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Do freelance programmers get somewhat f'd on projects, mainly the fixed-price ones? I can understand paying $16.00 for a utility if it doesn't take two or three days to complete, oh and the requirements keep changing too! Bet employers don't tell their unlucky programmers that the requirements will change and take them longer. It would be bad for business lol.

Well that aside, if you have done freelancing, what was your best (easy/payout ratio) project and with what programming language was it done?

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Last Post by JustCC
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If you're a freelancer taking on projects where you agree to a fixed price but not a fixed set of requirements and deliverables, it's nothing but your own fault.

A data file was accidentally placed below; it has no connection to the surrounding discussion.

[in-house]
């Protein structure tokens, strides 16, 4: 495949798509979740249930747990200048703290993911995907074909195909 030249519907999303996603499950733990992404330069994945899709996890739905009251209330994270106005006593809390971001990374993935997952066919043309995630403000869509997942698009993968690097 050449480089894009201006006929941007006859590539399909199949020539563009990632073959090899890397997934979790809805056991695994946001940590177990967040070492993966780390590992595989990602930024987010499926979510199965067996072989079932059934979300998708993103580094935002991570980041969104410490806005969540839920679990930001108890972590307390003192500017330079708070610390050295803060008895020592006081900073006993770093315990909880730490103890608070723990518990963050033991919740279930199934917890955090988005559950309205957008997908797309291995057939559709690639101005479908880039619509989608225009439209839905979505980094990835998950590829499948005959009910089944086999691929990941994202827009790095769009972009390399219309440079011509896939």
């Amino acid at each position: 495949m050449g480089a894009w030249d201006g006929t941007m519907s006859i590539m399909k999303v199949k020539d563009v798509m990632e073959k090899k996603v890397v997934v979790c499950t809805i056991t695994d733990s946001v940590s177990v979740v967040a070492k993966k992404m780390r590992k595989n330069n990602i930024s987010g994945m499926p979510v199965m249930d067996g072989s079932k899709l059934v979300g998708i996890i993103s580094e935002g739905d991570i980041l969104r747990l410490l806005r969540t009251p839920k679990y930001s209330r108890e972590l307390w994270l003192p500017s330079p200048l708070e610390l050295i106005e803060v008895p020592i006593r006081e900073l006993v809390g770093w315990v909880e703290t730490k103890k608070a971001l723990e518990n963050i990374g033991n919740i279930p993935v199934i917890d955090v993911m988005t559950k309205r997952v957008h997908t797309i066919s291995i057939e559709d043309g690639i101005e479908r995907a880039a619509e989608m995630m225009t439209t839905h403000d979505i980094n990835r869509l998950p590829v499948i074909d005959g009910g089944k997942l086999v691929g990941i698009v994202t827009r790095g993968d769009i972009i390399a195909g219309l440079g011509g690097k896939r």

Same goes for any contract.

Nothing special about freelancers there, except they often lack the expert knowledge in reading and writing contracts, think they know everything about requirements gathering etc., and try to wing it where a professional consultancy firm has dedicated people for all that and a professional legal team in place.

$16 for a few days' work? Forget it. As a freelancer you're going to need at least 10 times that much per hour to break even.
We're as a big consultancy now charging at least $100 an hour for our people, and that's down from >$150 a few years ago and barely enough to break even. For a freelancer its worse as his income situation is less predictable so he has to charge more just to cover the risk of being without a contract for a while.

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If, hour for hour, people are expecting to getting paid the same as or less than a warehouse pallet stocker, then something is fundamentally wrong with your client. Don't work for cheap people, they are among the worst clients you can get.

Edited by JustCC: n/a

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